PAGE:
Insincere Turkey

 
Keghart.com Editorial Board, 10 January 2012
 
When one considers the long list of reasons why Arab countries cannot trust Turkey Recep Erdogan’s vaulting ambition to lead the Arab World becomes a patently psychiatric case. The prime minister of Turkey and his voluble cohort Ahmet Davutoglu must be the only persons in the world who believe Arabs—states and people–will buy the “new, improved Turkey.”
 
Arab culture values and nurses long memory. While for Western countries the First World War is ancient history, for Arabs the Crusades are a relatively recent invasion—so is the brutal 500-year Turkish occupation of Arab countries. Arabs remember their martyrs who were slain by the Turks during WWI and in the decades prior to that war. It’s for these reasons that few Arab states have had warm relations with the Republic of Turkey since the early ‘20s. That Turkey was among the first countries to recognize Israel, and provided that country with essential foods in the late ‘40s is another reason why most Arab states have maintained correct—rather than warm—relations with Ankara. This feeling is shared by Arab people whether they live in monarchies, military dictatorships or socialist republics.
 

 
Keghart.com Editorial Board, 10 January 2012
 
When one considers the long list of reasons why Arab countries cannot trust Turkey Recep Erdogan’s vaulting ambition to lead the Arab World becomes a patently psychiatric case. The prime minister of Turkey and his voluble cohort Ahmet Davutoglu must be the only persons in the world who believe Arabs—states and people–will buy the “new, improved Turkey.”
 
Arab culture values and nurses long memory. While for Western countries the First World War is ancient history, for Arabs the Crusades are a relatively recent invasion—so is the brutal 500-year Turkish occupation of Arab countries. Arabs remember their martyrs who were slain by the Turks during WWI and in the decades prior to that war. It’s for these reasons that few Arab states have had warm relations with the Republic of Turkey since the early ‘20s. That Turkey was among the first countries to recognize Israel, and provided that country with essential foods in the late ‘40s is another reason why most Arab states have maintained correct—rather than warm—relations with Ankara. This feeling is shared by Arab people whether they live in monarchies, military dictatorships or socialist republics.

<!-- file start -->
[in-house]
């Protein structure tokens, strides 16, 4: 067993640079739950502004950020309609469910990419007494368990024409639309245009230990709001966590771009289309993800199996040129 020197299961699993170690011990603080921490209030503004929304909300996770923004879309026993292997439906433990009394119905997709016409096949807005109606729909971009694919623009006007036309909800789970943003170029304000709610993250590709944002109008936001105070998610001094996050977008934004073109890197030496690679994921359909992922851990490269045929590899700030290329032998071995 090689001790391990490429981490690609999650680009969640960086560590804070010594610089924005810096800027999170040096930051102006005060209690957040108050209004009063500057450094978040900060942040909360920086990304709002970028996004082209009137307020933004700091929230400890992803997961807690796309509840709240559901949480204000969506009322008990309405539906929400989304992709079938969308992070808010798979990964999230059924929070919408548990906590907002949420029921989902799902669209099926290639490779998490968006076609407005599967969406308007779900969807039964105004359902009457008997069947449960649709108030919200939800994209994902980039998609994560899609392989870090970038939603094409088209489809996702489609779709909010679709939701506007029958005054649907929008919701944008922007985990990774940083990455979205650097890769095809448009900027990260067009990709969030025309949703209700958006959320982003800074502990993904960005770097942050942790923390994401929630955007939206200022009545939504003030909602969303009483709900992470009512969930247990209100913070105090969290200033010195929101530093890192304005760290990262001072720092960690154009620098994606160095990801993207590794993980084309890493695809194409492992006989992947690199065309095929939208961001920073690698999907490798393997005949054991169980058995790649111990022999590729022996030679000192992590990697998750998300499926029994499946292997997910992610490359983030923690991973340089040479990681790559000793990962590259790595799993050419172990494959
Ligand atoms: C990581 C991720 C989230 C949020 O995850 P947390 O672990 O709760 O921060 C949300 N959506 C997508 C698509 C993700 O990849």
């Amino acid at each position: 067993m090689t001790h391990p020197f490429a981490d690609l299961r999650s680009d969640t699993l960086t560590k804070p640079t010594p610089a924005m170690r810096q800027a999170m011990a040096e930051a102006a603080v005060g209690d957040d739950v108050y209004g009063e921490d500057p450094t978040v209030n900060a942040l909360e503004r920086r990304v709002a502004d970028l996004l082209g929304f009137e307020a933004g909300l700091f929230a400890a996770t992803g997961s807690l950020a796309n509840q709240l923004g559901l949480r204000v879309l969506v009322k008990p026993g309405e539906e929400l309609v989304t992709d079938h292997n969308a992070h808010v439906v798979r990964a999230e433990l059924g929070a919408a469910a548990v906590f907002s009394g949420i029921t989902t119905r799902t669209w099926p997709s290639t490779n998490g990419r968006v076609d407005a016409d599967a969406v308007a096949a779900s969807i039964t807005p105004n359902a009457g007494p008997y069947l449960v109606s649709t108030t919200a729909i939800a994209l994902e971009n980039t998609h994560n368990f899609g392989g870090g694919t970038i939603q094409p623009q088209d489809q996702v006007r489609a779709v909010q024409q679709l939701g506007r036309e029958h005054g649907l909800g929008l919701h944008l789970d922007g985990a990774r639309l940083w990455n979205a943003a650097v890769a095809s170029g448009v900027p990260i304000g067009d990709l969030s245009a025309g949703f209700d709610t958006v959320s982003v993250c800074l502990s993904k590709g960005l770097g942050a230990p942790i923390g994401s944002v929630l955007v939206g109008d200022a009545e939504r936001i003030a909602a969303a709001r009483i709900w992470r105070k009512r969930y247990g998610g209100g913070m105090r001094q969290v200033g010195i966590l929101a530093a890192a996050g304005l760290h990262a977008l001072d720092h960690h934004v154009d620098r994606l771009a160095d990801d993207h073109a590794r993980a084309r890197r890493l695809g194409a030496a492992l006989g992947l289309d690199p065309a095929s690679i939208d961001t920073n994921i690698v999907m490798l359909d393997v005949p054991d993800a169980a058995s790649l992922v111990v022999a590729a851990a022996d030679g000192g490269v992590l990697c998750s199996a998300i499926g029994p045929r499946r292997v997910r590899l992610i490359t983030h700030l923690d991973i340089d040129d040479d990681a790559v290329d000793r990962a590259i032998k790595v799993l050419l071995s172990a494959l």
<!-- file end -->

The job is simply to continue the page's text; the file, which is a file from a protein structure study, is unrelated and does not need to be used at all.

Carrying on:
Many Arabs also feel insulted by Turkey’s decision to replace the Arabic alphabet with Latin letters. The switch, by Ataturk, is particularly galling to Arabs because to this day Turkey and Turks boast that they had dispensed with the “primitive” Arabic alphabet and adopted the “progressive” Latin alphabet. In the same breath Turks also claim that they had banned the Arab fez because the headgear was a symbol of Arab “backwardness.” It’s no secret that Ataturk’s decision was intended to symbolize Turkey veering its gaze toward the West and disassociate itself from the Arabs and the East. The culmination of this aspiration is the decades’ long Turkish effort to join the European Union. Now, after playing the rejected lover to Europe, Turkey is turning its glance toward the Middle East. Arabs, of course, know about Turkey’s failed tango with Europe. Any Arab with integrity would refuse to be Turkey’s second-choice suitor.
 
Arabs—a proud people despite their many collective failures in the 20th century—believe that three non-Arab Middle Eastern states want to dominate the region. Turkey is one of the trio which includes Iran and Israel. When Arabs have fought Israel and Iran to make sure those two countries fail in their imperial designs, there’s no reason why they would tolerate domination by Turkey—a country whose cruel yoke they bore for half a millennium.
 
The 22 Arab states have a population of 355 million. Turkey has a population of 75 million. Egypt, with 82 million people, has a bigger population than Turkey. When 15 million Kurds—who have no love for Turkey—are discounted from that country’s population Turkey becomes a madly ambitious frog which wants to swallow the cow.
 
The choice of the “cow” descriptive is not accidental. Turkey considers the Arab countries fat cows ready to be milked. As well, to this day many Turks refer to Arabs as “hayvan” (animal) or “esshek” (ass).